As former Speaker of the House Tip O’Neill once said, all politics is local. The presidential election may be over, and the midterm elections may be two years away, but in the coming year, Manhattan will be the stage of several local elections that demand your attention.
2021 will be a pivotal election year for New York City. Mayor Bill de Blasio (D), City Comptroller Scott Stringer (D) and Manhattan Borough President Gale Brewer (D) will all be reaching the end of their term limits – and it’ll be up to you to determine who will take their places. Several of Manhattan’s City Council districts will also be up for grabs – including that of City Council Speaker Corey Johnson (District 3: Chelsea, Hell’s Kitchen). As a reminder, these are the offices whose policies are likely to have a direct, immediate effect on your neighborhood.
The local elections will proceed in much the same manner as the national elections. The primary election for each party will run from now until June; afterwards, the winner of each will face off in a general election lasting until November.
The primaries will take place on June 22, while the general will take place on Nov. 2. Read below for a list of the candidates running for office and a brief description of what each office does.
NOTE: This page is a work in progress, and it will be updated regularly as new candidates enter the race. If there’s any candidate who you think deserves a spot on the page, please let us know.
Updated on 12/1/2020
The mayor of New York City, officially Mayor of the City of New York, is the head of our executive branch: the “president” of the City, if you will. This office administers all city services, public property, law enforcement, fire protection, and most public agencies – all the things that your tax dollars pay for.
Candidates without campaign website:
Art Chang, Thomas Downs, Vitaly Filipchenko, Max Kaplan, Julia Qing Reaves, Ahsan Syed, Isaac Wright Jr..
The office of New York City Public Advocate is a citywide elected position, which is first in line to succeed the mayor. The office serves as a direct link between the electorate and city government, effectively acting as an ombudsman, or watchdog, for New Yorkers.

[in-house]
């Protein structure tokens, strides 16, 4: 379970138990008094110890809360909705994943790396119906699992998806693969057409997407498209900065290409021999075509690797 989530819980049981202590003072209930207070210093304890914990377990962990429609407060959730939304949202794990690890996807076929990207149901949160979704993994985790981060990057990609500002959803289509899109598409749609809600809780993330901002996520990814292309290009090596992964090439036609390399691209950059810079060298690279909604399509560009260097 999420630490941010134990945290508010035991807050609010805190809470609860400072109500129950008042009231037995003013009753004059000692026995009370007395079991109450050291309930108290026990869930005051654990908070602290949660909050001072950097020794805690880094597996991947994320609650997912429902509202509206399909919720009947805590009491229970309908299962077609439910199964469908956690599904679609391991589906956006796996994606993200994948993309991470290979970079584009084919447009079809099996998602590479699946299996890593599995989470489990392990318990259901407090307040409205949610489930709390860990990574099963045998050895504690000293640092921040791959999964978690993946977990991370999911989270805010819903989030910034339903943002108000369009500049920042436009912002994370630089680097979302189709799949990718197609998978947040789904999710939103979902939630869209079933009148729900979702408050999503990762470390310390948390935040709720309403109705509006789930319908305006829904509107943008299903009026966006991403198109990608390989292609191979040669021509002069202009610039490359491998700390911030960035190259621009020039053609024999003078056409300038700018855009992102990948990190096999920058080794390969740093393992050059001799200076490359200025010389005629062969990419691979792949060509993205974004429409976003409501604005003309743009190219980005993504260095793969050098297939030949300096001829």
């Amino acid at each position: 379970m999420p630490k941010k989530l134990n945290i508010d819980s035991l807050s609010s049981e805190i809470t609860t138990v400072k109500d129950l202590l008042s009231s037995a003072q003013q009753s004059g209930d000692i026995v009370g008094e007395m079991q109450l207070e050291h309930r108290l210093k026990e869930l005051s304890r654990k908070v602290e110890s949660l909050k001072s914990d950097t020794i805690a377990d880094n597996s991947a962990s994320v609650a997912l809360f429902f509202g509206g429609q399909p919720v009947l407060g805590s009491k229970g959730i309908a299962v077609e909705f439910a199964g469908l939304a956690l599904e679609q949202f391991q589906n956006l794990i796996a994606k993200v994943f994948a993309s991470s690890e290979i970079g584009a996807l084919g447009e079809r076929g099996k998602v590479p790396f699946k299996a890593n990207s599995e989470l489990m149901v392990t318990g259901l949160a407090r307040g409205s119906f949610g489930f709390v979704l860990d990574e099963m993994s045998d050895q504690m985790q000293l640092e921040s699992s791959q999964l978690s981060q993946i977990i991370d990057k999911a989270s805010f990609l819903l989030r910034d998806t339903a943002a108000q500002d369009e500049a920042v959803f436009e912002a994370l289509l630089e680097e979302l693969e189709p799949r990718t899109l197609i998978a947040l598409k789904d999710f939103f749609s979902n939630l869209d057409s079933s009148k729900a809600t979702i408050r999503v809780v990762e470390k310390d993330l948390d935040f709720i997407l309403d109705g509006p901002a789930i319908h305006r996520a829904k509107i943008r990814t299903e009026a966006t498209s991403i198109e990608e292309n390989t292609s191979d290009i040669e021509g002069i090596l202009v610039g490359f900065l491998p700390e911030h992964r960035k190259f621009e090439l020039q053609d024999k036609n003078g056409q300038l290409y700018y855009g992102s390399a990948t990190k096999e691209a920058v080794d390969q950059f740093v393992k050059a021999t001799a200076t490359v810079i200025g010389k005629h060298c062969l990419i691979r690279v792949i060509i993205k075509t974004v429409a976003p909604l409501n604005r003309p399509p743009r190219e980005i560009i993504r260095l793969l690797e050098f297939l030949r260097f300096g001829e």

The Office of Comptroller of New York City is our chief fiscal officer and chief auditing officer. Their job is to make sure that state and local governments are using your tax dollars efficiently and ethically. The comptroller is elected, citywide, to a four-year term and can hold office for two consecutive terms.
Manhattan District Attorney
The Manhattan District Attorney is responsible for the prosecution of violations of New York state laws (federal law violations in Manhattan are prosecuted by the U.S. Attorney for the Southern District of New York). The DA’s duties typically include reviewing police arrest reports, deciding whether to bring criminal charges against arrested people in the county, and prosecuting criminal cases in court.
Manhattan Borough President
The borough president proposes legislation, zoning changes, city-wide budget recommendations, and direction for land-use in the borough. Borough presidents appoint members to the New York City Planning Commission, and members to other local boards.
The New York City Council is a unicameral body consisting of 51 members, each elected from a geographic district.
The council serves as one of the “checks and balances” against the mayor in a mayor-council government model. They monitor the performance of city agencies and makes land use decisions, and legislate on a variety of other issues. The council also has sole responsibility for approving the city budget.
Out of the 51 council districts in New York City, 10 districts are located in the borough of Manhattan (1 through 10). All 10 districts are up for election in 2021.
The 2021 primaries will be the first to use ranked-choice voting after it was approved by a ballot question in 2019 election. Due to potential redistricting from the 2020 Census, candidates will also run for 2-year terms instead of 4-year terms for the first time, stemming from the NYC Charter overhaul in 1989. 4-year terms will resume in the 2025 election.
The 1st Council District is comprised of the Battery Park City, Civic Center, Chinatown, Financial District, Little Italy, the Lower East Side, NoHo, SoHo, South Street Seaport, South Village, TriBeCa, and Washington Square.
The 2nd Council District is comprised of the East Village, Gramercy Park, Kips Bay, Lower East Side, Murray Hill, and Rose Hill.
The 3rd Council District is comprised of Chelsea, Hell’s Kitchen, Greenwich Village, West SoHo, Hudson Square, Times Square, Garment District, Flatiron, and the Upper West Side
The 4th Council District is comprised of the Upper East Side, Carnegie Hill, Yorkville, Central Park South, Midtown East, Times Square, Koreatown, Stuyvesant Town and Peter Cooper Village, Waterside Plaza, Tudor City, Turtle Bay, Murray Hill, and Sutton Place.
The 5th Council District is comprised of the Upper East Side’s Yorkville, Lenox Hill, Carnegie Hill, Roosevelt Island, Midtown East, Sutton Place, and El Barrio in East Harlem.
The 6th Council District is comprised of the Central Park, Lincoln Square, Upper West Side, and Clinton.
The 7th Council District is comprised of Manhattan Valley, Manhattanville, Morningside Heights, and Hamilton Heights.
The 8th Council District is comprised of El Barrio/East Harlem, Mott Haven, Highbridge, Concourse, Longwood, and Port Morris.
The 9th Council District is comprised of the Central Harlem, Morningside Heights, Upper West Side, and East Harlem.
The 10th Council District is comprised of the Washington Heights, Inwood, and Marble Hill.